Now, what about speaking in tongues? How many of you have ever heard anyone speak in tongues? Raise your hand. A lot of you. I won't ask you if you've done it. Speaking in tongues is an utterance of a language that is seemingly not a language. Speaking in tongues is an utterance of a language that is seemingly not a language until another person equally inspired, interprets it. Or the person who's spoken the tongue interprets it. This phenomenon is associated with the Pentecostal churches, the Assembly of God churches, and in more recent times with what we call the charismatic movement, which is spreading through the denominations, especially in the Roman Catholic Church, where people in prayer begin speaking in tongues. New denominations are growing up called Christian Centers. New churches are growing up as charismatic churches in our day.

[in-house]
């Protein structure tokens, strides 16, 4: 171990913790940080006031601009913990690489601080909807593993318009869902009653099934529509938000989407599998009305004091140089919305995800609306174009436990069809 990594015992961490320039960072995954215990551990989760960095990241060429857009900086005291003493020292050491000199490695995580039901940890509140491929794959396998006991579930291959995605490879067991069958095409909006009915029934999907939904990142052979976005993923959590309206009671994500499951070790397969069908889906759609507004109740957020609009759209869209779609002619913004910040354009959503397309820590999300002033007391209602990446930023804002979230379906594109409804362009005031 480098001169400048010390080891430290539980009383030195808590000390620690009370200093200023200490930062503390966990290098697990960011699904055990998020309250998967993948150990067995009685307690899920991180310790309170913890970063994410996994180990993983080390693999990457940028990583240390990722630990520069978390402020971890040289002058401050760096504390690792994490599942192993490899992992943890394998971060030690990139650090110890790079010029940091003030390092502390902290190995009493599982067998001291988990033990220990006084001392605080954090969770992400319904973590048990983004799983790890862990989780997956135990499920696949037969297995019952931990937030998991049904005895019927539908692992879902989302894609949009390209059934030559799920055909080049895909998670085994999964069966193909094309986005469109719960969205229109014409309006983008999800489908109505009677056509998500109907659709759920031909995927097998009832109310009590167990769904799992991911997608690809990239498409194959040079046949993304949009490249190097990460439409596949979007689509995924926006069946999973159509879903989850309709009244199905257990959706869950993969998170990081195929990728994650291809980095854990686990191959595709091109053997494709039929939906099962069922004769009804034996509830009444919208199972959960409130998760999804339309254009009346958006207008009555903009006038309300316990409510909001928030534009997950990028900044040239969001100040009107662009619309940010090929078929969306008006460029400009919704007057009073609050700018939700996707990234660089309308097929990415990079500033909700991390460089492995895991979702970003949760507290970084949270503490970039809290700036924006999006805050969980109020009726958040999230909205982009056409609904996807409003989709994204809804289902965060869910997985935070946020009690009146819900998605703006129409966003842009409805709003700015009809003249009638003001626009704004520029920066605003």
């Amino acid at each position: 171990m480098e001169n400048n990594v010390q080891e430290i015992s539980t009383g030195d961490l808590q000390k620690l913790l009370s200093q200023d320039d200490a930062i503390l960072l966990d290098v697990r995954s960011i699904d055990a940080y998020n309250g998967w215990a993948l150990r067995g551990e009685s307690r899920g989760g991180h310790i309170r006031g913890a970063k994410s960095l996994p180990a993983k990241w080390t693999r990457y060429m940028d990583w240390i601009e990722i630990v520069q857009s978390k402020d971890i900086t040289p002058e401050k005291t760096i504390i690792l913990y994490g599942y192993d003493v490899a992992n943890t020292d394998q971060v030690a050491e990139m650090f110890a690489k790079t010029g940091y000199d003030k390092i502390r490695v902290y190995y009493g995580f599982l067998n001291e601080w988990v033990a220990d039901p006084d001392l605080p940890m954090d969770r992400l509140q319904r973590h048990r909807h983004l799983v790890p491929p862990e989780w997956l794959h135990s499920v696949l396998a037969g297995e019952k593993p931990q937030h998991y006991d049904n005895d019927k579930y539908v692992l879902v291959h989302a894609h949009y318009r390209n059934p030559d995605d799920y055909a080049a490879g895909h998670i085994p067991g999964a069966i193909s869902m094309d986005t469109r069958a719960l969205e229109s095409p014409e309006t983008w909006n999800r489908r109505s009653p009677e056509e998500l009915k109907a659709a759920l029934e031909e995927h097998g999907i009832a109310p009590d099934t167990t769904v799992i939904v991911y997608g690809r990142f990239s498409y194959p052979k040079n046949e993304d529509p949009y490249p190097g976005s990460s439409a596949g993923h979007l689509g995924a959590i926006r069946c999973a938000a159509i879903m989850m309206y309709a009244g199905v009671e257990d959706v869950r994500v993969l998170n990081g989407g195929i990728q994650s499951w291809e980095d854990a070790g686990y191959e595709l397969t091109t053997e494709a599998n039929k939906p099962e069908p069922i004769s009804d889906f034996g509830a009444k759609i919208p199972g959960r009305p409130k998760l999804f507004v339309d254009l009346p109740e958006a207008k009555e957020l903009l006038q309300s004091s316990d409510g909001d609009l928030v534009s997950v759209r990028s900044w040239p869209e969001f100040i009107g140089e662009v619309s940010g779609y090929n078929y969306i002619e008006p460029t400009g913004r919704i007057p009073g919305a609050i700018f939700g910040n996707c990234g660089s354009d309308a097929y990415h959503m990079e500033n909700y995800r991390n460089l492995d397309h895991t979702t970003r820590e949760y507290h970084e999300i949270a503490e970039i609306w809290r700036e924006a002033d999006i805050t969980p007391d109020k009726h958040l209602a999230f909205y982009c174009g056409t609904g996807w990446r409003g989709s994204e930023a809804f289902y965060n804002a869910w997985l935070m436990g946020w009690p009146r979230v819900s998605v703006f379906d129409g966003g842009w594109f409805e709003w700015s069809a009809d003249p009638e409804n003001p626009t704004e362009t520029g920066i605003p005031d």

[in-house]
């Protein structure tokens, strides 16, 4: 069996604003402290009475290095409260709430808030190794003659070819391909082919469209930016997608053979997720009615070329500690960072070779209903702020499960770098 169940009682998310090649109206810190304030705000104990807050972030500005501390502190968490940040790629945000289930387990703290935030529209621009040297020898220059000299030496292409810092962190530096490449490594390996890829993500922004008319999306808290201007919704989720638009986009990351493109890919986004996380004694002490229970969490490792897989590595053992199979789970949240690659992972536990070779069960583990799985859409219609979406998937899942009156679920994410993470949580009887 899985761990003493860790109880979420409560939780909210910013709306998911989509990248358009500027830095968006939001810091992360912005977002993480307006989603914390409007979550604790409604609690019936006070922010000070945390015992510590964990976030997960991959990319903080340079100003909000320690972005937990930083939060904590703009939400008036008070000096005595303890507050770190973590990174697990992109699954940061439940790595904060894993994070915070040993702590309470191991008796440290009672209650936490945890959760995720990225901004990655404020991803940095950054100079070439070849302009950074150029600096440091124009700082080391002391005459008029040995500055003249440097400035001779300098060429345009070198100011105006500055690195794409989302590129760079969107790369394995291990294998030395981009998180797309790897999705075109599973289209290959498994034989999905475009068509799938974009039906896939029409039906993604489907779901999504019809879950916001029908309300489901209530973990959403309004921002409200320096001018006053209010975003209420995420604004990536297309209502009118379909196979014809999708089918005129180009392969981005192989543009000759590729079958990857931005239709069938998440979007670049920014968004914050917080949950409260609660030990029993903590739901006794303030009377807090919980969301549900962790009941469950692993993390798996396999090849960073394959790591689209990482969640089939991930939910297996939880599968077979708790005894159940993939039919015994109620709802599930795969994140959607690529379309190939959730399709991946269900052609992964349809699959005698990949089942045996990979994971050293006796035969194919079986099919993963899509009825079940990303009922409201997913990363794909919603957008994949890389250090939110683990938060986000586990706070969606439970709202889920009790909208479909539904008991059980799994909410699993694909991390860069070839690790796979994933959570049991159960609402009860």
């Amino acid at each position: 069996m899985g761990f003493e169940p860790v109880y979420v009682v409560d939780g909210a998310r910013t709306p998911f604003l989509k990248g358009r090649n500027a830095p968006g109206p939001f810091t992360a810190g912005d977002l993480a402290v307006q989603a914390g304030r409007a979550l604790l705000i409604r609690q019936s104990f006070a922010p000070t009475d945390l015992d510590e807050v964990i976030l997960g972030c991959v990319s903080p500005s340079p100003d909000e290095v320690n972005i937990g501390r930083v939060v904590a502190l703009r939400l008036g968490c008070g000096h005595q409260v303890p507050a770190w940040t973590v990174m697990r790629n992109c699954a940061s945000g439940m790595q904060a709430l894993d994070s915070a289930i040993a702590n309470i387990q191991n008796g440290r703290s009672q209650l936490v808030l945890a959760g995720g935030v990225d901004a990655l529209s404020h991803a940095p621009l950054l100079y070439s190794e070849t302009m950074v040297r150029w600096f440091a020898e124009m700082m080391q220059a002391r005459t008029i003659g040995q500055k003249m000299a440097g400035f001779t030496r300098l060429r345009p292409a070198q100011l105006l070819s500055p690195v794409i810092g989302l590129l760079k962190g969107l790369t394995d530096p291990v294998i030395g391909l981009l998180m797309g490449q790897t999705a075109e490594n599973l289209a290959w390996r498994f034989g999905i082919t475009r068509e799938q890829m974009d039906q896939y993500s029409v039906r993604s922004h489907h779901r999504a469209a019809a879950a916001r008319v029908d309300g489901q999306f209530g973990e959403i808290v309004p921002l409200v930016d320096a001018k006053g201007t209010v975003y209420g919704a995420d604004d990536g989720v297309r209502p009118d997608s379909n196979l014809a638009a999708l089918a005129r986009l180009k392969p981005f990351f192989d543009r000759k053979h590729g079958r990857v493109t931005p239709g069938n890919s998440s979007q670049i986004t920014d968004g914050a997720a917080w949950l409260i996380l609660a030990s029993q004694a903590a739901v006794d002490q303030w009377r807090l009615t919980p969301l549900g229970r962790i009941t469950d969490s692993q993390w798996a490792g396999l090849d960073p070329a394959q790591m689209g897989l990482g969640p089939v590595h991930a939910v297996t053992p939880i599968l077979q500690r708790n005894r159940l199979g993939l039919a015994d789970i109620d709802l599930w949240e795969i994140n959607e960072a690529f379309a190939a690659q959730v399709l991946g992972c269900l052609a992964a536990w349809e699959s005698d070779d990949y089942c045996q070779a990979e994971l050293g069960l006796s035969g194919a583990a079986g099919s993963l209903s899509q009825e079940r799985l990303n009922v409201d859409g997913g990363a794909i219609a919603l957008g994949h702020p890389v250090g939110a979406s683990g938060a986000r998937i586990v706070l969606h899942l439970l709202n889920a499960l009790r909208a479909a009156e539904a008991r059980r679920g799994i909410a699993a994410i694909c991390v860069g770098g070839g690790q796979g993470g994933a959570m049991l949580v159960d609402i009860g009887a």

There is confusion about the speaking in tongues. First are those people who speak in tongues and who believe very emphatically that speaking in tongues is a sign that they are filled with the Holy Spirit, and is the only sign. They say that if you do not speak in tongues, you are not filled with the Holy Spirit. Speaking in tongues is the sign of the activity of the Holy Spirit, and so the rest of us are of a lesser species. Other people, and this is sad, so desperately yearn and long to speak in tongues feel there's something wrong with them when they don't, and they feel guilty about it. I know such people who pray in such earnestness and who yearn and long to speak in tongues as evidence of the Holy Spirit, and when it doesn't happen, they feel guilty, and unworthy.